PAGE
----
They’ll generally claim this approach is reasonable because a market research firm agrees with them. A market research firm hired and paid by the highly-paid board, a market research firm that has a choice between saying, “You guys are insane. You’re grossly overpaying your CEO, and are probably overpaid yourselves”, or saying, “Yeah, that’s the right number. You guys are brilliant.” I imagine the market research firm invited back the next year is rarely the one that delivers the former message.
As if this wasn’t enough, many companies have a strategy to pay at the 80th percentile (i.e. pay more than 80% of comparable companies) to their top people. This is justified, of course, by saying that it’s worth making that sort of commitment to ensure that you have the best CEO. But when everyone uses this strategy, it causes huge wage inflation as it’s impossible for more than 20% of companies to be 80th percentile. Price wars develop as 100% of the market struggles to be in the top 20%.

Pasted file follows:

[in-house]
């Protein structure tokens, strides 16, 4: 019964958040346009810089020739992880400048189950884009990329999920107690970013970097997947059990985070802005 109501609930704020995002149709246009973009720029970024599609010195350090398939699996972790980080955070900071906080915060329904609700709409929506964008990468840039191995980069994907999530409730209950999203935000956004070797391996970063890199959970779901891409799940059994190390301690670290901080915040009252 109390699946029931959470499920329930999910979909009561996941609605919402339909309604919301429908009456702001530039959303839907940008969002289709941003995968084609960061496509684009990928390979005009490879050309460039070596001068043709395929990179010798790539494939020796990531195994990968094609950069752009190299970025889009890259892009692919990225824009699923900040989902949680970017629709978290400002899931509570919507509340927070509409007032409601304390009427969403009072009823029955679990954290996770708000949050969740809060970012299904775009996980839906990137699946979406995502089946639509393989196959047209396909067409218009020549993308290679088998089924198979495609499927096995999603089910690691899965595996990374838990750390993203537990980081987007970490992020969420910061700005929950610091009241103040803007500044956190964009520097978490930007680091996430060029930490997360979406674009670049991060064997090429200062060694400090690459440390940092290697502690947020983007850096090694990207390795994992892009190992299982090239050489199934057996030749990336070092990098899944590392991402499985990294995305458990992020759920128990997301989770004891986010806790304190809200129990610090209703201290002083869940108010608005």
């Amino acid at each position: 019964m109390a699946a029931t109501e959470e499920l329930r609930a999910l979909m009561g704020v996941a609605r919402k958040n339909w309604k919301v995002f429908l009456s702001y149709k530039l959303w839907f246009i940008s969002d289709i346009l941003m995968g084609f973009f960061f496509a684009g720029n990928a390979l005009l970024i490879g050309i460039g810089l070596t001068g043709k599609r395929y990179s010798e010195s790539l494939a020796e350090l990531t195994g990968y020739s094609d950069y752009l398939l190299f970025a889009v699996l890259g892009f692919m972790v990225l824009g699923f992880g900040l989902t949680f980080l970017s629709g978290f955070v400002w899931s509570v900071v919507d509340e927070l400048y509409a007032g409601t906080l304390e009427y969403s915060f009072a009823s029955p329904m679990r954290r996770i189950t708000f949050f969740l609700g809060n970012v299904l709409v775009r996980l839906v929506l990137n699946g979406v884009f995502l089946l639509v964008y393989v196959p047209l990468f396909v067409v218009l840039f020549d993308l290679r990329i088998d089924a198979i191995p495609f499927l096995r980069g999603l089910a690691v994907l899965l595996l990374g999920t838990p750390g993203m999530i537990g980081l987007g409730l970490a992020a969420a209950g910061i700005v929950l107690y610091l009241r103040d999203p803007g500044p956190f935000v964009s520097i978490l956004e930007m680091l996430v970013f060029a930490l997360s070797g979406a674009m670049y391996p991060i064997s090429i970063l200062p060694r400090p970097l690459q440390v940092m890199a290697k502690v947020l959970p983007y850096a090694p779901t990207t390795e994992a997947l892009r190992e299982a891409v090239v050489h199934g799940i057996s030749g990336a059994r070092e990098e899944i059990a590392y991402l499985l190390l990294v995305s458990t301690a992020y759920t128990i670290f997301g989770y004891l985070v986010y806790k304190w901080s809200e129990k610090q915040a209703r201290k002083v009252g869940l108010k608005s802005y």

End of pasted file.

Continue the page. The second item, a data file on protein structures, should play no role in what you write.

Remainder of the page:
The bottom line
This isn’t to say that all CEOs are overpaid. There are CEOs who, like celebrities, add enough value to their businesses to be worth their huge salaries. But they aren’t the CEOs of Coke or Proctor & Gamble. Rather it’s the guys like Bill Gates, Elon Musk, Mark Zuckerberg, Jeff Bezos, and Warren Buffett–often founders, but not always. These are the people who are able to do extraordinary things that nobody else could do, and in doing so, provide significant value to their businesses.
For me, the key to differentiating them is whether they’re making decisions that a monkey could make or if they’re constantly surprising you in a good way.